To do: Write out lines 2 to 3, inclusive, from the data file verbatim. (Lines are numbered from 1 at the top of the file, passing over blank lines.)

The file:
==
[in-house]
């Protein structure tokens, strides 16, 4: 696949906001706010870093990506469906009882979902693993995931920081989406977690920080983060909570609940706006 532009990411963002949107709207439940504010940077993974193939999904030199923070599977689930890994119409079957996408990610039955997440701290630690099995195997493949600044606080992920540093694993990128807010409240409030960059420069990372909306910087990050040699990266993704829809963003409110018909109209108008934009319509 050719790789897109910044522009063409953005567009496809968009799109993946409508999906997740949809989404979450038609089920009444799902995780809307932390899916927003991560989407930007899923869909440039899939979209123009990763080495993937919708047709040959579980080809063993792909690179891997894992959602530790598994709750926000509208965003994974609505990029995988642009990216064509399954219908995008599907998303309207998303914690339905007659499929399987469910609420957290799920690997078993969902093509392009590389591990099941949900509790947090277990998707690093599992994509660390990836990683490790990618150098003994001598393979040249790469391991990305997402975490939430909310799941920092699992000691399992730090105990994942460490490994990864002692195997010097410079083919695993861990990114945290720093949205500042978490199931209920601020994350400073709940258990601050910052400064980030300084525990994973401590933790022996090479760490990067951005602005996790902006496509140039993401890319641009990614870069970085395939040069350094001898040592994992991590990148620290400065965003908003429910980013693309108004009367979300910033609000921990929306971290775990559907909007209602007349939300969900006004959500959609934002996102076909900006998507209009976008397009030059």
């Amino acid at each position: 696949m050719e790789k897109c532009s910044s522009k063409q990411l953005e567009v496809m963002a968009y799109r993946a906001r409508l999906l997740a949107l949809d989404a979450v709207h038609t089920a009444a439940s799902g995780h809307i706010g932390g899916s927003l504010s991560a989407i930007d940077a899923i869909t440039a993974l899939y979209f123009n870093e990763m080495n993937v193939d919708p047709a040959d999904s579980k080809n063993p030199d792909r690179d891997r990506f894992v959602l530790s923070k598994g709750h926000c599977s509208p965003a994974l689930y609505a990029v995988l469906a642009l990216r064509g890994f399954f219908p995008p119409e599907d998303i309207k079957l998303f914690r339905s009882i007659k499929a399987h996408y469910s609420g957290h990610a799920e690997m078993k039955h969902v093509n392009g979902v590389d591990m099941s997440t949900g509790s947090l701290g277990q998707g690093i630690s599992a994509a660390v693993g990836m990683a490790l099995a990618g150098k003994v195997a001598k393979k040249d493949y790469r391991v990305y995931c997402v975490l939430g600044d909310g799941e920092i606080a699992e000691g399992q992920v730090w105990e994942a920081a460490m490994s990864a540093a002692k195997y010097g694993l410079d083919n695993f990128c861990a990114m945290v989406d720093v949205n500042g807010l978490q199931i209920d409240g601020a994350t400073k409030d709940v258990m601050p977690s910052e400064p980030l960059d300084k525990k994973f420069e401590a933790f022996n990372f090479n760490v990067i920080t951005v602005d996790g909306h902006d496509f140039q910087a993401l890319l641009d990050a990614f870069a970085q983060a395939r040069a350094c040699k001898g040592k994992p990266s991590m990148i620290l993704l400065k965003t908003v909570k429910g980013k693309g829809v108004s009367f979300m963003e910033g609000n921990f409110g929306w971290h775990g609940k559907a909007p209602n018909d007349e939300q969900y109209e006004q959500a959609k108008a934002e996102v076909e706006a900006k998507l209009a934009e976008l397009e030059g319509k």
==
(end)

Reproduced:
């Protein structure tokens, strides 16, 4: 696949906001706010870093990506469906009882979902693993995931920081989406977690920080983060909570609940706006 532009990411963002949107709207439940504010940077993974193939999904030199923070599977689930890994119409079957996408990610039955997440701290630690099995195997493949600044606080992920540093694993990128807010409240409030960059420069990372909306910087990050040699990266993704829809963003409110018909109209108008934009319509 050719790789897109910044522009063409953005567009496809968009799109993946409508999906997740949809989404979450038609089920009444799902995780809307932390899916927003991560989407930007899923869909440039899939979209123009990763080495993937919708047709040959579980080809063993792909690179891997894992959602530790598994709750926000509208965003994974609505990029995988642009990216064509399954219908995008599907998303309207998303914690339905007659499929399987469910609420957290799920690997078993969902093509392009590389591990099941949900509790947090277990998707690093599992994509660390990836990683490790990618150098003994001598393979040249790469391991990305997402975490939430909310799941920092699992000691399992730090105990994942460490490994990864002692195997010097410079083919695993861990990114945290720093949205500042978490199931209920601020994350400073709940258990601050910052400064980030300084525990994973401590933790022996090479760490990067951005602005996790902006496509140039993401890319641009990614870069970085395939040069350094001898040592994992991590990148620290400065965003908003429910980013693309108004009367979300910033609000921990929306971290775990559907909007209602007349939300969900006004959500959609934002996102076909900006998507209009976008397009030059």
């Amino acid at each position: 696949m050719e790789k897109c532009s910044s522009k063409q990411l953005e567009v496809m963002a968009y799109r993946a906001r409508l999906l997740a949107l949809d989404a979450v709207h038609t089920a009444a439940s799902g995780h809307i706010g932390g899916s927003l504010s991560a989407i930007d940077a899923i869909t440039a993974l899939y979209f123009n870093e990763m080495n993937v193939d919708p047709a040959d999904s579980k080809n063993p030199d792909r690179d891997r990506f894992v959602l530790s923070k598994g709750h926000c599977s509208p965003a994974l689930y609505a990029v995988l469906a642009l990216r064509g890994f399954f219908p995008p119409e599907d998303i309207k079957l998303f914690r339905s009882i007659k499929a399987h996408y469910s609420g957290h990610a799920e690997m078993k039955h969902v093509n392009g979902v590389d591990m099941s997440t949900g509790s947090l701290g277990q998707g690093i630690s599992a994509a660390v693993g990836m990683a490790l099995a990618g150098k003994v195997a001598k393979k040249d493949y790469r391991v990305y995931c997402v975490l939430g600044d909310g799941e920092i606080a699992e000691g399992q992920v730090w105990e994942a920081a460490m490994s990864a540093a002692k195997y010097g694993l410079d083919n695993f990128c861990a990114m945290v989406d720093v949205n500042g807010l978490q199931i209920d409240g601020a994350t400073k409030d709940v258990m601050p977690s910052e400064p980030l960059d300084k525990k994973f420069e401590a933790f022996n990372f090479n760490v990067i920080t951005v602005d996790g909306h902006d496509f140039q910087a993401l890319l641009d990050a990614f870069a970085q983060a395939r040069a350094c040699k001898g040592k994992p990266s991590m990148i620290l993704l400065k965003t908003v909570k429910g980013k693309g829809v108004s009367f979300m963003e910033g609000n921990f409110g929306w971290h775990g609940k559907a909007p209602n018909d007349e939300q969900y109209e006004q959500a959609k108008a934002e996102v076909e706006a900006k998507l209009a934009e976008l397009e030059g319509k």